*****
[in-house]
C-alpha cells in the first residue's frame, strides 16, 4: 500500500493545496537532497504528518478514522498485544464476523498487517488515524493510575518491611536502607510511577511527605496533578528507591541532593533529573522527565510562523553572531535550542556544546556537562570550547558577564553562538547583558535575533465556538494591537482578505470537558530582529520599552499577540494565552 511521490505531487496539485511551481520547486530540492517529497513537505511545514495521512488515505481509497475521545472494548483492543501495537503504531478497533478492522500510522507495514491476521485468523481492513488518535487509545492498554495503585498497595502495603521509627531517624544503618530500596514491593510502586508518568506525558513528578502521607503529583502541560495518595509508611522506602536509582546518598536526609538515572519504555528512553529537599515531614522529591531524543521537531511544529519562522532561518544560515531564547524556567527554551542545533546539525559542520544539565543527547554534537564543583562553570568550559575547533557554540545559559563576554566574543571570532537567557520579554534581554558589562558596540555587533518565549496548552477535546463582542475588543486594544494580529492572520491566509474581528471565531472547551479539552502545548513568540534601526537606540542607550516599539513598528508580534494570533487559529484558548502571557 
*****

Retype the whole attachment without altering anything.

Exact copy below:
[in-house]
C-alpha cells in the first residue's frame, strides 16, 4: 500500500493545496537532497504528518478514522498485544464476523498487517488515524493510575518491611536502607510511577511527605496533578528507591541532593533529573522527565510562523553572531535550542556544546556537562570550547558577564553562538547583558535575533465556538494591537482578505470537558530582529520599552499577540494565552 511521490505531487496539485511551481520547486530540492517529497513537505511545514495521512488515505481509497475521545472494548483492543501495537503504531478497533478492522500510522507495514491476521485468523481492513488518535487509545492498554495503585498497595502495603521509627531517624544503618530500596514491593510502586508518568506525558513528578502521607503529583502541560495518595509508611522506602536509582546518598536526609538515572519504555528512553529537599515531614522529591531524543521537531511544529519562522532561518544560515531564547524556567527554551542545533546539525559542520544539565543527547554534537564543583562553570568550559575547533557554540545559559563576554566574543571570532537567557520579554534581554558589562558596540555587533518565549496548552477535546463582542475588543486594544494580529492572520491566509474581528471565531472547551479539552502545548513568540534601526537606540542607550516599539513598528508580534494570533487559529484558548502571557 